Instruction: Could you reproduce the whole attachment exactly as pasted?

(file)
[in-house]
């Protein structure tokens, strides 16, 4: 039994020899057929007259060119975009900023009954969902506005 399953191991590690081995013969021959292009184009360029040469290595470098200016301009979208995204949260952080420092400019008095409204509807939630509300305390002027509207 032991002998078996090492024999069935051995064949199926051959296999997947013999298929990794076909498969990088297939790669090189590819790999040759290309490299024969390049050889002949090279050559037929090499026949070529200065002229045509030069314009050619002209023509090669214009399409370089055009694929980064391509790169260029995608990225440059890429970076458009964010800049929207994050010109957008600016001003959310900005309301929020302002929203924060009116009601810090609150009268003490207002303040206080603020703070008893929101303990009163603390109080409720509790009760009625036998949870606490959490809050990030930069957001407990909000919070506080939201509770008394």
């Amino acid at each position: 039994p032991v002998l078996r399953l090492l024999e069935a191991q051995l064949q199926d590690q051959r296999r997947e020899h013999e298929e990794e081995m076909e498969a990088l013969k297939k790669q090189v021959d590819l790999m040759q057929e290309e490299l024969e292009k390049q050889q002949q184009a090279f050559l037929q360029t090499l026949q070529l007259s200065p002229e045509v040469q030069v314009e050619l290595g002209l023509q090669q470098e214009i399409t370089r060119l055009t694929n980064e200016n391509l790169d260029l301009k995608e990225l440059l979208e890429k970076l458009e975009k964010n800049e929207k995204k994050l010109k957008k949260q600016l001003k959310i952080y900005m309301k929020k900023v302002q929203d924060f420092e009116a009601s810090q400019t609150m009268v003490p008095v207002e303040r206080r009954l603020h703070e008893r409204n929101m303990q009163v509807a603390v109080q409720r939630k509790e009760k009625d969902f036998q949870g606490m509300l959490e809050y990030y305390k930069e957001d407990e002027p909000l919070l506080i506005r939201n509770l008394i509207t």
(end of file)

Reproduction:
[in-house]
């Protein structure tokens, strides 16, 4: 039994020899057929007259060119975009900023009954969902506005 399953191991590690081995013969021959292009184009360029040469290595470098200016301009979208995204949260952080420092400019008095409204509807939630509300305390002027509207 032991002998078996090492024999069935051995064949199926051959296999997947013999298929990794076909498969990088297939790669090189590819790999040759290309490299024969390049050889002949090279050559037929090499026949070529200065002229045509030069314009050619002209023509090669214009399409370089055009694929980064391509790169260029995608990225440059890429970076458009964010800049929207994050010109957008600016001003959310900005309301929020302002929203924060009116009601810090609150009268003490207002303040206080603020703070008893929101303990009163603390109080409720509790009760009625036998949870606490959490809050990030930069957001407990909000919070506080939201509770008394």
């Amino acid at each position: 039994p032991v002998l078996r399953l090492l024999e069935a191991q051995l064949q199926d590690q051959r296999r997947e020899h013999e298929e990794e081995m076909e498969a990088l013969k297939k790669q090189v021959d590819l790999m040759q057929e290309e490299l024969e292009k390049q050889q002949q184009a090279f050559l037929q360029t090499l026949q070529l007259s200065p002229e045509v040469q030069v314009e050619l290595g002209l023509q090669q470098e214009i399409t370089r060119l055009t694929n980064e200016n391509l790169d260029l301009k995608e990225l440059l979208e890429k970076l458009e975009k964010n800049e929207k995204k994050l010109k957008k949260q600016l001003k959310i952080y900005m309301k929020k900023v302002q929203d924060f420092e009116a009601s810090q400019t609150m009268v003490p008095v207002e303040r206080r009954l603020h703070e008893r409204n929101m303990q009163v509807a603390v109080q409720r939630k509790e009760k009625d969902f036998q949870g606490m509300l959490e809050y990030y305390k930069e957001d407990e002027p909000l919070l506080i506005r939201n509770l008394i509207t």